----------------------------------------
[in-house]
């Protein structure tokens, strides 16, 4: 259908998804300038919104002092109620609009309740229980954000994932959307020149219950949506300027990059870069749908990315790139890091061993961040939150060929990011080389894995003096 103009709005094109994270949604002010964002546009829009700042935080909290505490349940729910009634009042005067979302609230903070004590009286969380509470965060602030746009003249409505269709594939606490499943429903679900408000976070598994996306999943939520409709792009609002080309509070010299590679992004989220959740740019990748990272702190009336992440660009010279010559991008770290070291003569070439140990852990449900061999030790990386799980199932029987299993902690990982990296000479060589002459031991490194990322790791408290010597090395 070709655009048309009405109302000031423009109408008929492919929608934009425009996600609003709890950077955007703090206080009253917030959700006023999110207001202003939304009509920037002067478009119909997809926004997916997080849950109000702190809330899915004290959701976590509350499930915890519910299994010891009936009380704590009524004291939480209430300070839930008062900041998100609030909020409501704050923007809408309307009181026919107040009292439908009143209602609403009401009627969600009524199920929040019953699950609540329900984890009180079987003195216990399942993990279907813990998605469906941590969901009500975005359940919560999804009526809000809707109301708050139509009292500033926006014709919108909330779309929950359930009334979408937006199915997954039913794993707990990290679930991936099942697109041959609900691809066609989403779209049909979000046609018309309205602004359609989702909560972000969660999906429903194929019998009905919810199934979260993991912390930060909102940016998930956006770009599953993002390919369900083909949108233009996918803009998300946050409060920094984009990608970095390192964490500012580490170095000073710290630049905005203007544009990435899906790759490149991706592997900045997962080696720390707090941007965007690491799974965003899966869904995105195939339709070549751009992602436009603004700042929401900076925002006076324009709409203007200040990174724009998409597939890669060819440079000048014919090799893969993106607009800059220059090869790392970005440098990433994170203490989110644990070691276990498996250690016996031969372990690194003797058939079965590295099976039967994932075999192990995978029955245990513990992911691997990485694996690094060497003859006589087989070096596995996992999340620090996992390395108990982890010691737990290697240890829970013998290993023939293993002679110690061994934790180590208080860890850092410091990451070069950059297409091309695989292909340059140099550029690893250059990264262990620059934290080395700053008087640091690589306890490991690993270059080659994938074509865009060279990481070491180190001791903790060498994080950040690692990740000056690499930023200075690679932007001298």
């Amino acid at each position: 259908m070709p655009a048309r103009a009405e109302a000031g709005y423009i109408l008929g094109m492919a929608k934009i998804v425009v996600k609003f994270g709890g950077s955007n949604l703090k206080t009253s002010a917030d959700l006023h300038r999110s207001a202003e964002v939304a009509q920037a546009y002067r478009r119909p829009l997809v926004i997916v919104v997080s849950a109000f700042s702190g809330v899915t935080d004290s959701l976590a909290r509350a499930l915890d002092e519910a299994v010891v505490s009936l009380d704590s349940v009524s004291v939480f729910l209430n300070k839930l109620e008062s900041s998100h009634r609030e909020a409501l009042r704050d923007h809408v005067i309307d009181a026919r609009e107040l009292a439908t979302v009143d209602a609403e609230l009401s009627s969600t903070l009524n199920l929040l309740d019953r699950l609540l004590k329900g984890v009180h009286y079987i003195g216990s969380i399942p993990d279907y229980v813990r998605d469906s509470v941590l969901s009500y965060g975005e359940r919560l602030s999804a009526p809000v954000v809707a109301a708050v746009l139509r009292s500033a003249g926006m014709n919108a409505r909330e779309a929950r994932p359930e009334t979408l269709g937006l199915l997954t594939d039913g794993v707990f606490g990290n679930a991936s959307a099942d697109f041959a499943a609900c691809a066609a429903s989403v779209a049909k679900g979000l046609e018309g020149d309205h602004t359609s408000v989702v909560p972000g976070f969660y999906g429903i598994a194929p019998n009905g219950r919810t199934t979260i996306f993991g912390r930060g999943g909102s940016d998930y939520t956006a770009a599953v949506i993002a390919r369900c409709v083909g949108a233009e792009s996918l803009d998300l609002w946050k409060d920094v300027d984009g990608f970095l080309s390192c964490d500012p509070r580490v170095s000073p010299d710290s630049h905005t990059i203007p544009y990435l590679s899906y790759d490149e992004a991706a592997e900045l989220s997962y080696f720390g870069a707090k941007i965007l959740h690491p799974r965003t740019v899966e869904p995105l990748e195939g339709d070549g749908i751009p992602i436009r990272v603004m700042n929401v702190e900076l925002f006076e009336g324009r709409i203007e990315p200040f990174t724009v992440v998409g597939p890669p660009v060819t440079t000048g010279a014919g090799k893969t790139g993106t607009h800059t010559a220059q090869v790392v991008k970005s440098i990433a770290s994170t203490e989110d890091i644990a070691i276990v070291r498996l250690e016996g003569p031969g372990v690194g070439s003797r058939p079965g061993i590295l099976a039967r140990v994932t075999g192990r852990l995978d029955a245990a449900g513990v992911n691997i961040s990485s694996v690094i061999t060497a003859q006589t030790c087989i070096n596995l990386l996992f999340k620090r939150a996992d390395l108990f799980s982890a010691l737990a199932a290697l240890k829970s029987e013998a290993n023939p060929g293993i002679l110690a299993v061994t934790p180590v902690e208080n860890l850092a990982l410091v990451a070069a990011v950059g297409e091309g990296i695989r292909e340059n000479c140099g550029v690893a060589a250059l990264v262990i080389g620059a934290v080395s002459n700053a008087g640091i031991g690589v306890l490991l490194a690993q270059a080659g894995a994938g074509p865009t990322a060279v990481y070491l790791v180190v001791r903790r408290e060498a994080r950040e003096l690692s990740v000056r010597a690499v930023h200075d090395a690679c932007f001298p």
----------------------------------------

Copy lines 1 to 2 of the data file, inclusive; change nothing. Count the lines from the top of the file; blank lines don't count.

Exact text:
[in-house]
């Protein structure tokens, strides 16, 4: 259908998804300038919104002092109620609009309740229980954000994932959307020149219950949506300027990059870069749908990315790139890091061993961040939150060929990011080389894995003096 103009709005094109994270949604002010964002546009829009700042935080909290505490349940729910009634009042005067979302609230903070004590009286969380509470965060602030746009003249409505269709594939606490499943429903679900408000976070598994996306999943939520409709792009609002080309509070010299590679992004989220959740740019990748990272702190009336992440660009010279010559991008770290070291003569070439140990852990449900061999030790990386799980199932029987299993902690990982990296000479060589002459031991490194990322790791408290010597090395 070709655009048309009405109302000031423009109408008929492919929608934009425009996600609003709890950077955007703090206080009253917030959700006023999110207001202003939304009509920037002067478009119909997809926004997916997080849950109000702190809330899915004290959701976590509350499930915890519910299994010891009936009380704590009524004291939480209430300070839930008062900041998100609030909020409501704050923007809408309307009181026919107040009292439908009143209602609403009401009627969600009524199920929040019953699950609540329900984890009180079987003195216990399942993990279907813990998605469906941590969901009500975005359940919560999804009526809000809707109301708050139509009292500033926006014709919108909330779309929950359930009334979408937006199915997954039913794993707990990290679930991936099942697109041959609900691809066609989403779209049909979000046609018309309205602004359609989702909560972000969660999906429903194929019998009905919810199934979260993991912390930060909102940016998930956006770009599953993002390919369900083909949108233009996918803009998300946050409060920094984009990608970095390192964490500012580490170095000073710290630049905005203007544009990435899906790759490149991706592997900045997962080696720390707090941007965007690491799974965003899966869904995105195939339709070549751009992602436009603004700042929401900076925002006076324009709409203007200040990174724009998409597939890669060819440079000048014919090799893969993106607009800059220059090869790392970005440098990433994170203490989110644990070691276990498996250690016996031969372990690194003797058939079965590295099976039967994932075999192990995978029955245990513990992911691997990485694996690094060497003859006589087989070096596995996992999340620090996992390395108990982890010691737990290697240890829970013998290993023939293993002679110690061994934790180590208080860890850092410091990451070069950059297409091309695989292909340059140099550029690893250059990264262990620059934290080395700053008087640091690589306890490991690993270059080659994938074509865009060279990481070491180190001791903790060498994080950040690692990740000056690499930023200075690679932007001298």